Hey there, time traveller!
This article was published 23/8/2012 (1673 days ago), so information in it may no longer be current.
THE UN nuclear agency is forming a special Iran team, drawing together sleuths in weapons technology, intelligence analysis, radiation and other fields as it seeks to add muscle to a probe of suspicions Tehran worked secretly on atomic arms, diplomats tell The Associated Press.
Creating a unit focused on only one country is an unusual move for the International Atomic Energy Agency, reflecting the priority the UN nuclear watchdog is attaching to Iran amid fears it is moving closer to the ability to make nuclear weapons. It also indicates frustration by top agency officials over Iran's refusal to co-operate with IAEA experts who are trying to follow up on suspicions Tehran was -- or is -- secretly working on an arms program.
Iran says such allegations are based on evidence fabricated by the United States and Israel and insists its nuclear program is meant only for making reactor fuel, medical isotopes and peaceful research. But it refuses to give up uranium enrichment, which can produce both reactor fuel and the core of nuclear warheads, despite offers of fuel from abroad. And its stonewalling of the IAEA probe has increased concerns it has something to hide.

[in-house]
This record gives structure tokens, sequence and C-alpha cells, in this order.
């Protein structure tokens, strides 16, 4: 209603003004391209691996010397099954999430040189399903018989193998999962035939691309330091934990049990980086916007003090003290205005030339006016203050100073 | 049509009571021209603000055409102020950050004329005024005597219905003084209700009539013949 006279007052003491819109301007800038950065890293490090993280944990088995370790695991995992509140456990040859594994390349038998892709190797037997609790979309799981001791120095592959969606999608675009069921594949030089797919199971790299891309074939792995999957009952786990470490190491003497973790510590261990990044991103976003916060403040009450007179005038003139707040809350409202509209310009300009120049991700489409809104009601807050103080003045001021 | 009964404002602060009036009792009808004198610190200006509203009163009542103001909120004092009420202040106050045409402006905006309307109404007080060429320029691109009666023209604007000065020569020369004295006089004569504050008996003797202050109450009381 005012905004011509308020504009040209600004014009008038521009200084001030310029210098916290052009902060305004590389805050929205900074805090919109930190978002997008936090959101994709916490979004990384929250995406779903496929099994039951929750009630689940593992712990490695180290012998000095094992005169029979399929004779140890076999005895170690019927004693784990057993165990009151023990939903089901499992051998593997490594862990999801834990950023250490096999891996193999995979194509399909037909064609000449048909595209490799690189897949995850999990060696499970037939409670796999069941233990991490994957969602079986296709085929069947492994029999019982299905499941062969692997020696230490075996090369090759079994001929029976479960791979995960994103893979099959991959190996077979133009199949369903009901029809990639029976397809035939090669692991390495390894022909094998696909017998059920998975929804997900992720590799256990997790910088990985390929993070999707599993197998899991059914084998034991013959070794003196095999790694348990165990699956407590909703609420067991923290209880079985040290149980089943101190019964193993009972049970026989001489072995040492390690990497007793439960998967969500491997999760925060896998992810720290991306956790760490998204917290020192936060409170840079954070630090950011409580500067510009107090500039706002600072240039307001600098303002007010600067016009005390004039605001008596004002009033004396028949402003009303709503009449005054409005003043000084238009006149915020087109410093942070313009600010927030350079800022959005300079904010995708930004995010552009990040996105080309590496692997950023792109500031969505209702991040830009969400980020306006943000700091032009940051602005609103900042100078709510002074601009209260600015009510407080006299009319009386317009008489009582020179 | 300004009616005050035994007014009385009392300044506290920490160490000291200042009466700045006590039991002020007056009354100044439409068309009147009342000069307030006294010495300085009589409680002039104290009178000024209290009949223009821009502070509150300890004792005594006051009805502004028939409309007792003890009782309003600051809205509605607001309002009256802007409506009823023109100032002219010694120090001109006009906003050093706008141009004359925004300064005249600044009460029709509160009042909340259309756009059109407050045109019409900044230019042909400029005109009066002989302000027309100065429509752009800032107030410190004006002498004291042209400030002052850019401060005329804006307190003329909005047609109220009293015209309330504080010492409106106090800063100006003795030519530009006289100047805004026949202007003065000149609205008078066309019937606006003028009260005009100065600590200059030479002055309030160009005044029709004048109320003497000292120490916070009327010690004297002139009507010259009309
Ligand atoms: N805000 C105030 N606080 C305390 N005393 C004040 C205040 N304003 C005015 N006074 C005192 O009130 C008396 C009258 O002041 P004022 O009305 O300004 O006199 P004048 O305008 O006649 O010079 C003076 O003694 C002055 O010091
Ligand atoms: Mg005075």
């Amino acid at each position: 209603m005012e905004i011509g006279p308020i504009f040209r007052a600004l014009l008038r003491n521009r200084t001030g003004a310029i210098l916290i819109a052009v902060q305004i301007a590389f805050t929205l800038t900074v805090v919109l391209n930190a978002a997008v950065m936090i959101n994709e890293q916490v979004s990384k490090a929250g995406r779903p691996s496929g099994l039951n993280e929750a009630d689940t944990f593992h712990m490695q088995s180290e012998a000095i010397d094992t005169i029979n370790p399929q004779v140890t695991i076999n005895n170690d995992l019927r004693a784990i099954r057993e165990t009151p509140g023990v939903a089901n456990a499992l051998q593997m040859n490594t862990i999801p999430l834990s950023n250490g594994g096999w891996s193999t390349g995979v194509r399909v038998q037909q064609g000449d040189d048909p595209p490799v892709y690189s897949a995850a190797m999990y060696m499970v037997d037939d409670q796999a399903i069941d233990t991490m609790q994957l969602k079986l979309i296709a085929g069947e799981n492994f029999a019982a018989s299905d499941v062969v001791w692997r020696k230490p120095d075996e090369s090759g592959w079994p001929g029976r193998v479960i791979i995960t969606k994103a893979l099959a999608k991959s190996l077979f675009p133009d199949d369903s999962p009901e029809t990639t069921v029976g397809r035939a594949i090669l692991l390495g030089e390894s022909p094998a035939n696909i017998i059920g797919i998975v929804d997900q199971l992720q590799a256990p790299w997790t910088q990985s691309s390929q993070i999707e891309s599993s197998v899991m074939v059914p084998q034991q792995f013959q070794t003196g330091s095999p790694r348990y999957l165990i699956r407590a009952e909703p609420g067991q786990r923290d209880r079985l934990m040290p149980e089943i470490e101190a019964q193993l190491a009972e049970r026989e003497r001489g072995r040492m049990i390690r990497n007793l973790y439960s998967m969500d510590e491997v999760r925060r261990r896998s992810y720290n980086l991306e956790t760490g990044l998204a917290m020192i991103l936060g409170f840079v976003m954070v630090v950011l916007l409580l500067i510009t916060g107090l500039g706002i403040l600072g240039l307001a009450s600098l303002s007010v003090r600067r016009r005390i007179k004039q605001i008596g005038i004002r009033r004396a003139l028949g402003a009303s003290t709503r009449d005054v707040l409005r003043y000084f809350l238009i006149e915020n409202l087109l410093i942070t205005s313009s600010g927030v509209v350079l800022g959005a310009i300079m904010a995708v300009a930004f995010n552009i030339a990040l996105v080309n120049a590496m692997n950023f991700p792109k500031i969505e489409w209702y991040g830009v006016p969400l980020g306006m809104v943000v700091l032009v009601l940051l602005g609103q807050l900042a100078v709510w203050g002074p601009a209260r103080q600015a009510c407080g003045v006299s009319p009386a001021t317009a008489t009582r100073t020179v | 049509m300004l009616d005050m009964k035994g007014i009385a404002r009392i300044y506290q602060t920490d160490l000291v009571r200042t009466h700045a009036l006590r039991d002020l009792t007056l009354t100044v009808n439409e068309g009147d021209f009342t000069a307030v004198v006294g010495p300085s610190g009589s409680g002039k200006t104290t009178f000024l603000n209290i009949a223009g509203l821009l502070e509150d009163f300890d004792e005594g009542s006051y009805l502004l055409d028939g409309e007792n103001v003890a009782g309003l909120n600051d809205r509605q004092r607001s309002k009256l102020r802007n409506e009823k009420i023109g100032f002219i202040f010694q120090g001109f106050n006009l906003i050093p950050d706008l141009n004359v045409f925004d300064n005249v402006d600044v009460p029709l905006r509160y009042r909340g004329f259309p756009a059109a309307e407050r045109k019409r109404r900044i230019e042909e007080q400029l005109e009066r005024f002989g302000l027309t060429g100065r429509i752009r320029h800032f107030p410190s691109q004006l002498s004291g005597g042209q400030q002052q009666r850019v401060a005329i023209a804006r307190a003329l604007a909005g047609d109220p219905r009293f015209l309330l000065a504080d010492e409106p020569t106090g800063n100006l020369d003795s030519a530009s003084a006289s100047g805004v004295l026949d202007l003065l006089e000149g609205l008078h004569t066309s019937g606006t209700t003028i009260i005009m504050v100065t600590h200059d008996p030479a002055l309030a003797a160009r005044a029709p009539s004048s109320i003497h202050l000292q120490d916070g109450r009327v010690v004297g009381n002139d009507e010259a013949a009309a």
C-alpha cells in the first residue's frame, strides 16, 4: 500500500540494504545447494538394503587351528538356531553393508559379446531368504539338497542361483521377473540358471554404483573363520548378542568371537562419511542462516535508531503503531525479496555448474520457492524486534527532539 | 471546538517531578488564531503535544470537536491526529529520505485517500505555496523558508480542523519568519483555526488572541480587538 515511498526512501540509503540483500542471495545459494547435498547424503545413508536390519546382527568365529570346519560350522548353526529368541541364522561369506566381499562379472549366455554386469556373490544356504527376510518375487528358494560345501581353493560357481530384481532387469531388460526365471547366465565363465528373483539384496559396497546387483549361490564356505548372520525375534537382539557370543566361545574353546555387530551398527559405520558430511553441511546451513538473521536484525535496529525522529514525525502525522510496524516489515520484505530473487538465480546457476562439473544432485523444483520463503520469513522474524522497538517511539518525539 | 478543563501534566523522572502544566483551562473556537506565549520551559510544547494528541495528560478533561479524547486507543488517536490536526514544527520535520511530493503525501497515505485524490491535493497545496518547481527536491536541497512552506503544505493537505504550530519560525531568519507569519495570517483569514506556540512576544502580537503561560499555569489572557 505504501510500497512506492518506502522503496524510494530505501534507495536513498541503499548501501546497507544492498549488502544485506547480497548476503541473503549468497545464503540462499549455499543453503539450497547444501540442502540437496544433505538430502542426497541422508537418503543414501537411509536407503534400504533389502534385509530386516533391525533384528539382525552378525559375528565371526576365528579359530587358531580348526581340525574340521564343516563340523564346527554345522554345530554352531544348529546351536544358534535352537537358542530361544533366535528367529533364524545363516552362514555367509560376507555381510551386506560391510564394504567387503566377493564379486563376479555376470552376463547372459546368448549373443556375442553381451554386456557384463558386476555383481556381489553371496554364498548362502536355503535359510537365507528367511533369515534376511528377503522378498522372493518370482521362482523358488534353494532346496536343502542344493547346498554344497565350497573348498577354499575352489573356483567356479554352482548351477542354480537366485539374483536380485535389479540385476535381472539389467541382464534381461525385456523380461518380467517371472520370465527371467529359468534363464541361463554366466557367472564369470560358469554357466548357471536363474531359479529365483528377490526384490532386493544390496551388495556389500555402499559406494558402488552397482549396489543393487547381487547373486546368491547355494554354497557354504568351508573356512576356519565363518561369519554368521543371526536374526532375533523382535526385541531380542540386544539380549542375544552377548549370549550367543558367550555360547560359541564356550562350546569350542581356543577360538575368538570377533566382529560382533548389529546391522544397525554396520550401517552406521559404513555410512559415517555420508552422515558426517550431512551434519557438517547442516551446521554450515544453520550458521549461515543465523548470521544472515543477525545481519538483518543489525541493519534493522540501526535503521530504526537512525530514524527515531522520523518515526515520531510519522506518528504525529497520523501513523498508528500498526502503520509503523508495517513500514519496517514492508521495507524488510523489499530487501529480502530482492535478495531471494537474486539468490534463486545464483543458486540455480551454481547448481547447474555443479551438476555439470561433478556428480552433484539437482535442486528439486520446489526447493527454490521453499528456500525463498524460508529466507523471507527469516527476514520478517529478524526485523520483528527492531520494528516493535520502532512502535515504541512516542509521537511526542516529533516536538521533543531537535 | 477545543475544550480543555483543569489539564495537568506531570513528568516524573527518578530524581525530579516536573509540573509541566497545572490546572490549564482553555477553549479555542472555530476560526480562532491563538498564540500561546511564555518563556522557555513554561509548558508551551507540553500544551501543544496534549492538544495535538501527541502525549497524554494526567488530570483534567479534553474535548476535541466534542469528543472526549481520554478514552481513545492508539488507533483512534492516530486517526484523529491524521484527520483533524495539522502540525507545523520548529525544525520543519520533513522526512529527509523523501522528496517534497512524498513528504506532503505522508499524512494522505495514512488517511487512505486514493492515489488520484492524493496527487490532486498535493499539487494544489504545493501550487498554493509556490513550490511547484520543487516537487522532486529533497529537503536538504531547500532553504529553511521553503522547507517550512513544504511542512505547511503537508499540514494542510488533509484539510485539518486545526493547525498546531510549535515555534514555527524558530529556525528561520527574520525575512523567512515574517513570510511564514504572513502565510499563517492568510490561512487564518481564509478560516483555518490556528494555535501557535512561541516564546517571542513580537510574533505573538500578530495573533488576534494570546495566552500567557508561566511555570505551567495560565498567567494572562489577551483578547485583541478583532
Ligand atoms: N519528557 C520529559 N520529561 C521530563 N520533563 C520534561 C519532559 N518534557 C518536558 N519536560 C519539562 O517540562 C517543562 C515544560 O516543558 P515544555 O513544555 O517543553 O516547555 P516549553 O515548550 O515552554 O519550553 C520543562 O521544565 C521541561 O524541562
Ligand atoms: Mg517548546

The agency's move comes at a crucial time. With the agency and international diplomatic efforts stalemated in attempts to engage the Islamic republic on its nuclear program, fears are growing tensions could turn into conflict.
Israeli leaders have been loudly expressing impatience over Western diplomatic and economic moves to deter Iran and increasingly talk of attacking its nuclear facilities, though some analysts believe the sabre-rattling is a bluff to increase pressure on Tehran.
The four diplomats, who demanded anonymity because they were not authorized to discuss the plans, spoke ahead of a renewed attempt today by the agency to breach Iranian resistance to its requests for access to sites, documents and people linked to the suspected secret weapons-related work.
Instead of focusing on only one country, agency experts up to now have been tasked with following dozens of nations as they look for signs indicating secret attempts to make nuclear weapons. Under the planned reorganization, said one of the diplomats, a "dedicated team" of about 20 experts will be drawn from the main IAEA pool to focus solely on the agency's Iran investigation.
-- The Associated Press